My toes were cold. The thermostat in my house read 45 degrees. We had been without power for a week. Add to that no running water, no internet, more snow than the state had seen in decades and you have the makings of an uncomfortable Texan. We don’t do well with cold weather, let alone prolonged freezes.
While conditions at home were obviously not ideal – my thoughts were on the Texas Gulf Coast. What was the status of the revered speckled trout? Were redfish on the hit list? Would flounder, my personal favorite, be in jeopardy? I knew my power and water would return – but would our fishery?
Logging into facebook and scouring fishing groups for information left me confused. It seemed like everyone had an expert opinion. Some said this was an “end of days” scenario while others claimed this freeze was no different than a red tide event. What was I to believe?
Matt Murphy encouraged me to “make my own informed decision”. With that in mind, my wife and I decided to head to the Texas Upper Gulf Coast and see things for ourselves. We focused on the Sargent area and were immediately pleased with what we found – redfish and trout were plentiful and we even caught a few undersized flounder. Fish ranged from big too small. We caught many redfish in the slot and over-sized, and speckled trout were landed in large numbers – even some over 20”. This was great news. We made it a point to fish all depths. Fish were in the marsh and back lakes, as well as deeper cuts and channels. We saw no dead bait or game fish. We hit the water 3 days straight and the report was the same.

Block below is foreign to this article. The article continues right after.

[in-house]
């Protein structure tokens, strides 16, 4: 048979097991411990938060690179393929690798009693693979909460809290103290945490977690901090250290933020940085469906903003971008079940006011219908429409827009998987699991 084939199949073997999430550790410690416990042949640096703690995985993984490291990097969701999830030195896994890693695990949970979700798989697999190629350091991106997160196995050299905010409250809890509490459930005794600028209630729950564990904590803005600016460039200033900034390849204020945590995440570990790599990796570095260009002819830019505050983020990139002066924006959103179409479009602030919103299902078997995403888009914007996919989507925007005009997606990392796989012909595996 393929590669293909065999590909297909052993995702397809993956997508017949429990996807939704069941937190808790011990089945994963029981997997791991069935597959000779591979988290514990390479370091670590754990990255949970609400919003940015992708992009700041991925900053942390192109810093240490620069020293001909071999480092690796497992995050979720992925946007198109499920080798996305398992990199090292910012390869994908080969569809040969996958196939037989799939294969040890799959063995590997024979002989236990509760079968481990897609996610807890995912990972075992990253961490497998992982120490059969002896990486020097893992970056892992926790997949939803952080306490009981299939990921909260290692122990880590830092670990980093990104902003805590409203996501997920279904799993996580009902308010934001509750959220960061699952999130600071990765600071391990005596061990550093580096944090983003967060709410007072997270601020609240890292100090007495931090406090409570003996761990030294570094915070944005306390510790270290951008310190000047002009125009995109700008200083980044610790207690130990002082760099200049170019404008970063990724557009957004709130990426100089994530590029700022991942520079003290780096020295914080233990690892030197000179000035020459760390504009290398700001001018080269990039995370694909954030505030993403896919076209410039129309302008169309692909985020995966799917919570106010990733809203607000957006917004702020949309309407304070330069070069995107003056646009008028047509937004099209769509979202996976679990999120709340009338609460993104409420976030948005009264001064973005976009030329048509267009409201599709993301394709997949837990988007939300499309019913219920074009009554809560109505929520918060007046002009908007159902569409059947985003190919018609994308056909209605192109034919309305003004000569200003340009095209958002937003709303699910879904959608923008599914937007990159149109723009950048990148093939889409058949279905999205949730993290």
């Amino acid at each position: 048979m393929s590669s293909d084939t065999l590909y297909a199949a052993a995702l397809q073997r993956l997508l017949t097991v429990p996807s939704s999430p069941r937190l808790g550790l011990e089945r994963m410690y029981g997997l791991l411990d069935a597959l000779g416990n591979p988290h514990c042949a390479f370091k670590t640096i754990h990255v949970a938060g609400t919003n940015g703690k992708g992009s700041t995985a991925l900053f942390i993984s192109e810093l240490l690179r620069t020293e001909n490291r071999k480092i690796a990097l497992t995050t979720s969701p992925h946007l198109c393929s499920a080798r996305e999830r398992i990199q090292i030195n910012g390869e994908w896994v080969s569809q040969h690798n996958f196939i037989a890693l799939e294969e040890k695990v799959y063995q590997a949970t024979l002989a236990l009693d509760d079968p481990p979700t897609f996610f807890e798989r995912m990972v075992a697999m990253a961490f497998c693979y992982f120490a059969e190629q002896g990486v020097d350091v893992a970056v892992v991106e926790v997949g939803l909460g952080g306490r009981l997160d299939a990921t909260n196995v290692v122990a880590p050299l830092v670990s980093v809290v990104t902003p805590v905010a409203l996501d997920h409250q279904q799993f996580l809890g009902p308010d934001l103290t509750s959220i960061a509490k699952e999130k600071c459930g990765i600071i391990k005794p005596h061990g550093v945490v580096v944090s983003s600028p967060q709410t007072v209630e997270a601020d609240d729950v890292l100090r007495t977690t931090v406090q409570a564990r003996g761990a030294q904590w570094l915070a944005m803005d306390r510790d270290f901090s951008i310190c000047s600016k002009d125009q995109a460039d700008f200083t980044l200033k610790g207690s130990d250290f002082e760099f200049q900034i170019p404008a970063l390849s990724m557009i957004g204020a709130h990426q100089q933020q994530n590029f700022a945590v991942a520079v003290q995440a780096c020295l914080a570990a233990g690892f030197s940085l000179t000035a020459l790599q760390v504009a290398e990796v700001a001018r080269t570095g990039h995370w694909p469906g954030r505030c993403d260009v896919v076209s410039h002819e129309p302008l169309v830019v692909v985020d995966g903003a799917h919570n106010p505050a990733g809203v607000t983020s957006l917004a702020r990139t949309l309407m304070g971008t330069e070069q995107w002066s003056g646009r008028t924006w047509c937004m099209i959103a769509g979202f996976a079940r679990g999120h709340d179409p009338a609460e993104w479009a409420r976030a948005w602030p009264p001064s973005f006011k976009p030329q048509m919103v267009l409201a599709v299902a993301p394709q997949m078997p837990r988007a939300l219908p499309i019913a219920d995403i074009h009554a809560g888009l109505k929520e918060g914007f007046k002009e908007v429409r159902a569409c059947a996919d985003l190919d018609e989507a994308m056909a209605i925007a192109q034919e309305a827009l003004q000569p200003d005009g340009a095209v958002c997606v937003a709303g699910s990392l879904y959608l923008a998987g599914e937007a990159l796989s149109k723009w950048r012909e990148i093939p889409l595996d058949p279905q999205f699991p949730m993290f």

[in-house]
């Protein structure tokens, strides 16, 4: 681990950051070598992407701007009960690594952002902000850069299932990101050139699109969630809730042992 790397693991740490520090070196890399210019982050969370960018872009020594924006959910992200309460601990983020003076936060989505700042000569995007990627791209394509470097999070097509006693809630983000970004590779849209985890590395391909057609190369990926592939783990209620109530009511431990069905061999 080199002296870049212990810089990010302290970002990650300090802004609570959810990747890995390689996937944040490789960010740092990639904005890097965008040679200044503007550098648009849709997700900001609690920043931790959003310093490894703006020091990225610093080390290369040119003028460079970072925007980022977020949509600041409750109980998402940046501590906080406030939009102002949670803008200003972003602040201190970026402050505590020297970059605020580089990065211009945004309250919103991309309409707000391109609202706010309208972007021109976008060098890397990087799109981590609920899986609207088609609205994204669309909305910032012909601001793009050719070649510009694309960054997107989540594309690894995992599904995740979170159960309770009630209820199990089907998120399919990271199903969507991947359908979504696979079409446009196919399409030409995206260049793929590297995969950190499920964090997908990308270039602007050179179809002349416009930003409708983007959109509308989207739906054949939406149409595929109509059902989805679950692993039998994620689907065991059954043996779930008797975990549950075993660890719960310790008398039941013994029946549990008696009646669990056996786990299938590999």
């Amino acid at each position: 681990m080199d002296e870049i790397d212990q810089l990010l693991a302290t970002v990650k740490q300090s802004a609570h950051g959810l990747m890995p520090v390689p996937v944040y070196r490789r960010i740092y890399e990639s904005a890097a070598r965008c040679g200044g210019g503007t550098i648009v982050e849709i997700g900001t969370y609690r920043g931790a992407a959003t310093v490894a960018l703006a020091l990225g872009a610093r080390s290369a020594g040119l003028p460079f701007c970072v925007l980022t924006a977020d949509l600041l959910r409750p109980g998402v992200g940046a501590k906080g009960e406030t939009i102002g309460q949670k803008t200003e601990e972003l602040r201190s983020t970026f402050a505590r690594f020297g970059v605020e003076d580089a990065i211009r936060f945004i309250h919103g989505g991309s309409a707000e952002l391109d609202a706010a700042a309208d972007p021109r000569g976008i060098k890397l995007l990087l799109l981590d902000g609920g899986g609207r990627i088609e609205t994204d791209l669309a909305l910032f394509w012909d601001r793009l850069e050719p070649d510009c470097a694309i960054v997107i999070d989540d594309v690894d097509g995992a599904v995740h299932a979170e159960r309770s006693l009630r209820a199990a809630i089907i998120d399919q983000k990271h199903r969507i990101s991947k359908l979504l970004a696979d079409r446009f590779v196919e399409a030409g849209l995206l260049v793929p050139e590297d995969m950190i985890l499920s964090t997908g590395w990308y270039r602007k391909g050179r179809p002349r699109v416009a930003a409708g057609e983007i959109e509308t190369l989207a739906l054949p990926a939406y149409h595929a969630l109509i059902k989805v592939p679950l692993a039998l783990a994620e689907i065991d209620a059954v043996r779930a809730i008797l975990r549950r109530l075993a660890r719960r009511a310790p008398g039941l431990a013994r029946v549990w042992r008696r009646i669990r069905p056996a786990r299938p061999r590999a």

I live in Austin, Tx, so when I’m able to make it to saltwater, I make the most of it. I harvest fish, there I said it. Fish is my favorite food and my family eats a good deal of it. With that said, I only keep what we can eat and a meal or two for the freezer. We did not keep fish on this trip, but I do not fault anyone who is harvesting their catch right now. To be honest, if I didn’t have fish in the freezer, I would not have found it objectionable to bring fish home. What I witnessed was a healthy fishery.
I know this isn’t the case for all locations. The further south you go, you harder areas were hit. I am sure there are areas where maybe catch and release would be recommended, but that’s not for me to decide. I have seen too many people on both sides of the fence demanding others follow their marching orders. I’ll abide by the laws in place and keep my opinion to myself. I have learned the hard way I’m not smart enough to tell others what to do. All I can do is adhere to my personal responsibility and hope others do the same.
ACK Fishing Team
YT: The Sober Fisherman